Opening Credit analysis
The opening title sequence to Mad Men sets forth the tone and style for the entire series. The creator Matthew Weiner does not waste the first thirty-seconds to tell the viewer who Don Draper really is. This opening matches the visual style of the show, sets meaning in the advertisements Don travels through that coincide with Don’s life, and takes the viewer to the ultimate conclusion that Don always lands on his feet.
The character of Don is represented by a black silhouette in a suit. It is highly stylized, very much like the show. It gives the viewer the same modern feel that encompassed the 1960s. The entire series is built upon perfecting every set piece, wardrobe and prop.
Don falls through a series of advertisements, that in some part represent the American dream: a family with kids, wedding ring, and an attractive female. Visibly noticeable is an ad for a Kentucky Bourbon called “Old Taylor 86” which comes with the tag line “Enjoy the best America has to offer.” Don specifically falls through these advertisements for a reason. His main motivation in the series involves finding that American dream. He wants a perfect family with children and a perfect smiling wife. However, Don is tempted by a darker side of booze and mistresses.
Additionally, he falls over the glass of whiskey, the liquid ripples and when he falls over the woman’s naked leg it moves up and down. This could be symbolic of how he will continually give into liquor and affairs with other women, and how powerful their impact is on Don’s life. These distractions cause his life to crumble and fall out from beneath him, just as in the first ten-seconds of the title sequence when the office falls apart.
At the very end of the sequence we have the iconic image of Don sitting in a chair with a cigarette in one hand. This image of Don has come to represent the entire series. It depicts the buoyancy that Don is capable of and the reason viewers come back each week to watch. No matter how crazy things in Don’s life become-Betty divorcing him, the agency being bought out, the death of Anna-he continually bounces back gracefully. Although everything is becoming the most intense, the viewer is still there with Don fully aware that he is capable of beating the odds.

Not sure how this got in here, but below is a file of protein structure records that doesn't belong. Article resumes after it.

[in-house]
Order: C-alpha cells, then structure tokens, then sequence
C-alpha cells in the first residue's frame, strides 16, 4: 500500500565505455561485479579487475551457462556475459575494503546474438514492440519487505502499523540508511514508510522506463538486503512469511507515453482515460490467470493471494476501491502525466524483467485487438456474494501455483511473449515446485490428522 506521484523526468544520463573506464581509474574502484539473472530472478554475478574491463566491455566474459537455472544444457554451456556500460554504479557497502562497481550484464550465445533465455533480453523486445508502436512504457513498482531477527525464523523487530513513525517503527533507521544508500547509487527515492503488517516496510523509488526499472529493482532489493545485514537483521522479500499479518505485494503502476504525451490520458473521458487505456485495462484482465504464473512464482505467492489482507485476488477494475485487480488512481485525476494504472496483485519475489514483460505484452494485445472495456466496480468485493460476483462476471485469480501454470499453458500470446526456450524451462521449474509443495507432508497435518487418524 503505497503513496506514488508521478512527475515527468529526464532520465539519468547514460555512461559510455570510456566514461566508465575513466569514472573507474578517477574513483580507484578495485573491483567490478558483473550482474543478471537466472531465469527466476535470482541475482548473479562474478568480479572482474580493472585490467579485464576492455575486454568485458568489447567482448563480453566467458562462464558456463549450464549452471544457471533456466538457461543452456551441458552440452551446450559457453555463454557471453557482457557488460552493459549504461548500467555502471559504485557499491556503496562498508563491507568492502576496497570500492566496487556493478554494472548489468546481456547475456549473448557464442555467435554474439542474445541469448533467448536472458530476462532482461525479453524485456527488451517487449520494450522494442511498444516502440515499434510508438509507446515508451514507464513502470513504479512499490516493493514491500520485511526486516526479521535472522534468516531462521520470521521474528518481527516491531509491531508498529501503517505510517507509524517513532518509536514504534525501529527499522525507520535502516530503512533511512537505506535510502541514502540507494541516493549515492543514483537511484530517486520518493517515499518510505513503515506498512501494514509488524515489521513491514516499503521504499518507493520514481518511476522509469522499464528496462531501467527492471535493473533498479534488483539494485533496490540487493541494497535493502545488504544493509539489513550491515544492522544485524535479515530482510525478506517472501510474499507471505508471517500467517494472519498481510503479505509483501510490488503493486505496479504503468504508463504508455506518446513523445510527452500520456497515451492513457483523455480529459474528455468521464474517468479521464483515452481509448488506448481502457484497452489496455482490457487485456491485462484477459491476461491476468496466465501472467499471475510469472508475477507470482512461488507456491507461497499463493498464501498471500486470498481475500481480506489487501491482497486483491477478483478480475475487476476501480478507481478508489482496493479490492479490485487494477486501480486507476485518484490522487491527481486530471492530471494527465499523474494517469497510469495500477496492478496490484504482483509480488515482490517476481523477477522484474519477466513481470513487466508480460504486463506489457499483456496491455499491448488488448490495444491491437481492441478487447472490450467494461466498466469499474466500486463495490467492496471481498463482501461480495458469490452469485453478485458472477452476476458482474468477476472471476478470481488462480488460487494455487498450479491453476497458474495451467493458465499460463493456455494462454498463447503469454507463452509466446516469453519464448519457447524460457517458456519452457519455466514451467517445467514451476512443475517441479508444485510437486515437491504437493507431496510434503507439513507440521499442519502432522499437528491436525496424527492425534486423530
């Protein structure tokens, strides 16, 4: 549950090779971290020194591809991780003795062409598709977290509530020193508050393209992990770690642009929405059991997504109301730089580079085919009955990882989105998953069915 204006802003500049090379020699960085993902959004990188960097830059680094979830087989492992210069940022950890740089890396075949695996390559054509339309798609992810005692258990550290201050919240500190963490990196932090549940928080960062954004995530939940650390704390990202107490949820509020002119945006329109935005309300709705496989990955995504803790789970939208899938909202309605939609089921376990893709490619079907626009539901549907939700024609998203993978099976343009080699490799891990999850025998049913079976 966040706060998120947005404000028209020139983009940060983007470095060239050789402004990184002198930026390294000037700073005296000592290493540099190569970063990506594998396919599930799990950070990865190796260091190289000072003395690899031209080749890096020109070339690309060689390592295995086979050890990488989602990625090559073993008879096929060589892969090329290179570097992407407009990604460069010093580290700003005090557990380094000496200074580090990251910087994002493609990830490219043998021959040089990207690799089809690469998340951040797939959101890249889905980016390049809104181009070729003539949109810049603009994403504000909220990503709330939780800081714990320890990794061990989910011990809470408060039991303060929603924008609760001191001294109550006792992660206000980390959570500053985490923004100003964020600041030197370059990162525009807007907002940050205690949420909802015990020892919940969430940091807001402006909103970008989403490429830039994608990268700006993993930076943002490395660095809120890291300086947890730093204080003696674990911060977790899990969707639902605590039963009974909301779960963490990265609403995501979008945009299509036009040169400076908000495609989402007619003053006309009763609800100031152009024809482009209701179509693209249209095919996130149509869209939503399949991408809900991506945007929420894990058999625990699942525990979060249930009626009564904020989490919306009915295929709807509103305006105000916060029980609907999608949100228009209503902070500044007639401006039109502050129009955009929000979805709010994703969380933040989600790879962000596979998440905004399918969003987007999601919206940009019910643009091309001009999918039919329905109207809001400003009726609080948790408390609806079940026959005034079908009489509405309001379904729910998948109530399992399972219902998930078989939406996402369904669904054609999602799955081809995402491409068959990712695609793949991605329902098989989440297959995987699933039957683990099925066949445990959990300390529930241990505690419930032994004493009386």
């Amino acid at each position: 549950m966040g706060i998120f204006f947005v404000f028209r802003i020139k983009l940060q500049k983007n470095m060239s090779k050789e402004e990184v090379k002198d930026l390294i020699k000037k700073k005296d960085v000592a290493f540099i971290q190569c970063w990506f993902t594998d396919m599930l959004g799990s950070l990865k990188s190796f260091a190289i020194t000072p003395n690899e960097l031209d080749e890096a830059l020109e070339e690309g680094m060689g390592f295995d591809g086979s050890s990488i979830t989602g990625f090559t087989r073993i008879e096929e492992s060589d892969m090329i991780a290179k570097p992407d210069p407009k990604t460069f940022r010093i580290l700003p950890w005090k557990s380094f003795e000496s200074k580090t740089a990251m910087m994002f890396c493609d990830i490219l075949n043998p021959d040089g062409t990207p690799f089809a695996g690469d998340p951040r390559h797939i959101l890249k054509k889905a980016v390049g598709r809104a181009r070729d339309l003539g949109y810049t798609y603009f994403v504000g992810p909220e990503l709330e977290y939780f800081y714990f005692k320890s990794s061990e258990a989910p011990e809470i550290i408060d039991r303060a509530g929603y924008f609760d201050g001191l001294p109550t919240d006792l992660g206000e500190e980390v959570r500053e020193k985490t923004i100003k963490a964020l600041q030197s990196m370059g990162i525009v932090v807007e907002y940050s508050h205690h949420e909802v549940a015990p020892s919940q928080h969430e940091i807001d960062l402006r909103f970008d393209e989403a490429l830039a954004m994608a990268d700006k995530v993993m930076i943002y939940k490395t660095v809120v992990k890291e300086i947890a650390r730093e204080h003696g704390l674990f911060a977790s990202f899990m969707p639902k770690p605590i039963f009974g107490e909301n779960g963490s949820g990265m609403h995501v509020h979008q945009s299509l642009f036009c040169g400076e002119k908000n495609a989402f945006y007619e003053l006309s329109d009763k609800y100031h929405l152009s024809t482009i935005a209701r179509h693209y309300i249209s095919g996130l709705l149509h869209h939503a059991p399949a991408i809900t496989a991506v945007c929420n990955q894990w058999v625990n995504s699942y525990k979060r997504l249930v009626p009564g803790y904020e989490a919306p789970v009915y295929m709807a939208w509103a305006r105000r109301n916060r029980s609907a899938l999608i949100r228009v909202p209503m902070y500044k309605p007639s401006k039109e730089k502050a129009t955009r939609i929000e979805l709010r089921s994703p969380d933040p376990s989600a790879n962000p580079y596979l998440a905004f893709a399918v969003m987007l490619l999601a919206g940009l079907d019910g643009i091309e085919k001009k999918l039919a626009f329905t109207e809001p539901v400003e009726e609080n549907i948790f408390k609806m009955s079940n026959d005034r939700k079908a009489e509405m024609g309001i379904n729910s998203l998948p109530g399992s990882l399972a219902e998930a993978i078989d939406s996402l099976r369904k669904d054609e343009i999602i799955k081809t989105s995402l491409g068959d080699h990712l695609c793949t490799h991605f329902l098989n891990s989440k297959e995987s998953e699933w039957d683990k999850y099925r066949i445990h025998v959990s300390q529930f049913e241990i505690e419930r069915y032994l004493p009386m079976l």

I found their choices of opening shot very interesting. As the camera tracks out from the painting between two ladies discussing about the quality of art, they have portrayed stereotypical femininity culture here, then the shot comes wider and shows two men sitting in FRONT of females talking about business and places the women BEHIND the men. In this way, the show visually emphasizes 60s gender hierarchy system, demonstrating ‘good/wise wife’ as who obeys and serves their husband at home.
Mad Men paints an effective portrait of emotionally isolated people. As this episode shows Don’s complicated life between his work and his relationship within the family, it creates potential meaning behind the scene, where the audiences realize the importance of family.
After delivering his most memorable pitch to date (in which he waxes poetic on the nature of nostalgia to sell Kodak’s Carousel), Don hops on a train home just in time to join his adoring family for Thanksgiving—or so we think. After that alternate reality in which Don isn’t completely married to his work plays out, we see what really happened: our hero returns home to an empty house, plops himself down on the staircase and, consumed by guilt, stares longingly into the distance as this Dylan classic helps close out season one. The scene is Don in a nutshell: he wants to be better, but he just can’t, and it ain’t no use to sit and wonder why.
The way that they have created two contrasting moments highlights his loneliness and regrets about his decision, as we see different lightings and shot length, setting opposing mood. In first sequence, the footages are filled with warm lights and there are more close up shots between him and his family interacting – showing close relationship. Here, he is been greeted by his children and wife with the exhilaration for thanksgiving holiday. However, the audiences are immediately reminded that it was all his imagination as we’ve been shown the same opening shot of him walking into the house and saying “hello” to check if anyone is at home. This time, his voice sounds excited and nervous as we’ve already seen his happy ending thoughts. However, wide angled shot from up on the stairs isolating him in the middle of darkness directly gave us the idea of failure in his expectation. The dim lighting on his face, creating dark shadows on his half of the face reflected his emotion – sad and lonely.
All these carefully selected cinematography, background set-up, props, costumes, lightings and music successfully reinforced the story and meaning behind them.